12:00.- 4:00 p.m. A little more wandering around the house taking care of addition random house things I didn't notice during my morning wandering; more writing on the book, more document editing, more emails and texts with co-writers; checked writing appointments on the calendar; perused my song files; entertained some puppy-visitors; munched on graham crackers and canned frosting; supervised another puppy feeding; consumed more of the most important meal of the day.
4:00-6:00 p.m. Online workout video because I mostly sat all day and ate random things and I simply have to to maintain my sanity; went for a walk even though I just worked out because it was stormy outside and I like to walk in that kind of weather; refrained from consuming more of the most important meal of the day and chose water instead; continued texting and emailing co-writers; drank a protein shake and a leftover piece of frozen pizza my boys didn't eat before they left for show choir camp.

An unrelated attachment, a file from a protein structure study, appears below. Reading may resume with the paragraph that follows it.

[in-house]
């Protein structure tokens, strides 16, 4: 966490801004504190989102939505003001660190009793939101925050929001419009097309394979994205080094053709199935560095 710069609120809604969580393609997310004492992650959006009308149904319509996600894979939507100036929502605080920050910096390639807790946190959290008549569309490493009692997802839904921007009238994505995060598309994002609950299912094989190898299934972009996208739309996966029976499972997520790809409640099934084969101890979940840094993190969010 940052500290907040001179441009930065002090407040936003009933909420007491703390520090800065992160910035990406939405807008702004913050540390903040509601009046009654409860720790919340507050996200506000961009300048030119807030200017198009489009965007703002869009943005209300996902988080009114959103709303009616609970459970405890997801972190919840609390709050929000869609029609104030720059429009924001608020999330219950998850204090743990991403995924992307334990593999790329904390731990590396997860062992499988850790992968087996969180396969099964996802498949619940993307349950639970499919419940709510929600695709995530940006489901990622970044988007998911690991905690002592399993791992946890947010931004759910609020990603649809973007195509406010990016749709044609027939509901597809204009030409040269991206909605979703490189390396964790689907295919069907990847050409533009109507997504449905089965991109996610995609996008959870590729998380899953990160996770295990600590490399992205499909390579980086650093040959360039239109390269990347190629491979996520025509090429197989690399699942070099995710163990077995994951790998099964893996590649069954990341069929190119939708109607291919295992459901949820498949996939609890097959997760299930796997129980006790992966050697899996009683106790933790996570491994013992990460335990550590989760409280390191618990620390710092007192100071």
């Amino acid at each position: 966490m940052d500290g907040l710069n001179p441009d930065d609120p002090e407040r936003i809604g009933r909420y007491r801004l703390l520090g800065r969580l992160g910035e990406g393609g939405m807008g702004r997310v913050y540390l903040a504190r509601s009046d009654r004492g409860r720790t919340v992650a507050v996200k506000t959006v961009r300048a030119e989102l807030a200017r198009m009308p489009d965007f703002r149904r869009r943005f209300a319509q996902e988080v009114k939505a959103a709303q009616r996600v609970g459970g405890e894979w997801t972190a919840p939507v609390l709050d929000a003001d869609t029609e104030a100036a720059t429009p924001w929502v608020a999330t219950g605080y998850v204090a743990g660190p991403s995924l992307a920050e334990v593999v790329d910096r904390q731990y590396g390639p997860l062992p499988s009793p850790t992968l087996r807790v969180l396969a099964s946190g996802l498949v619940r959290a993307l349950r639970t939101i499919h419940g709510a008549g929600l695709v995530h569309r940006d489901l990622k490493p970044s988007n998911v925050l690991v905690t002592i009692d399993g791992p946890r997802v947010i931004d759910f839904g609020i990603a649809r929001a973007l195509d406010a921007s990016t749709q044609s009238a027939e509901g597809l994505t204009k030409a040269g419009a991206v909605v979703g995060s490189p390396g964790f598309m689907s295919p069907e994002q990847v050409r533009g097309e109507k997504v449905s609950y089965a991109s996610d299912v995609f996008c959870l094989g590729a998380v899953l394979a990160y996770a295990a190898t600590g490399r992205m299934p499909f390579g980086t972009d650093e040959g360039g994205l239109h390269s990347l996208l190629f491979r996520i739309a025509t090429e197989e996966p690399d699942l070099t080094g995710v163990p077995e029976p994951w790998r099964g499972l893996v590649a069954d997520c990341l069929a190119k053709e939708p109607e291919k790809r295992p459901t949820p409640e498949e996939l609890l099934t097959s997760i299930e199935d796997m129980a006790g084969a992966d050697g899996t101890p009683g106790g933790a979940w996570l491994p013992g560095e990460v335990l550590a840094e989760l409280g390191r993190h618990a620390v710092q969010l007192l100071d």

7:00-11:00 p.m. Supervised puppy feeding; Perry and I played with puppies in the living room; watched The Post, supervised another puppy feeding; crashed in bed, thankful for a day like this. .
My friend Lisa has been "my friend Lisa" for over 30 years now. I could write a blog a day for one hundred years to tell you about our shenanigans and such, but today's blog is not about that. Today's entry is about the phone conversation we had this morning. It went like this:
Lisa - Hey
Me - Hey, whatchya doin'?
Lisa - Packing.
Me - Wanna write a song?
Lisa - No.
Me - Why not?
Lisa - Because I'm packing.
Me - Wanna write a song while you're packing?
Lisa - No.
Me - Yeah you do.
Lisa - No, I don't.
Me - Let me read you what I have so far. (I proceed to read a partial verse and full chorus)
Lisa - That doesn't sound like a kids song.
Me - It isn't. Why did you think it was a kids song?
Lisa - I just thought you were calling to say, "Hey, wanna write? 'Cause I have to write a kids musical and I need help finishing the songs 'cause I have a deadline." Then I'd say, "When is it due?" And you'd say, "Yesterday." Then I'd say "How many songs?" And you'd say, "A few." Then I'd say "Really, when do you need them?" And you'd say, "Tomorrow. Actually tonight."
Me - I don't do that.
Lisa - Yes, you do.
Me - Yeah, I do. So you wanna write this one?
Lisa - Sure. Email me what you have.
Me - K. Bye.
And this is how countless conversations have gone over the years.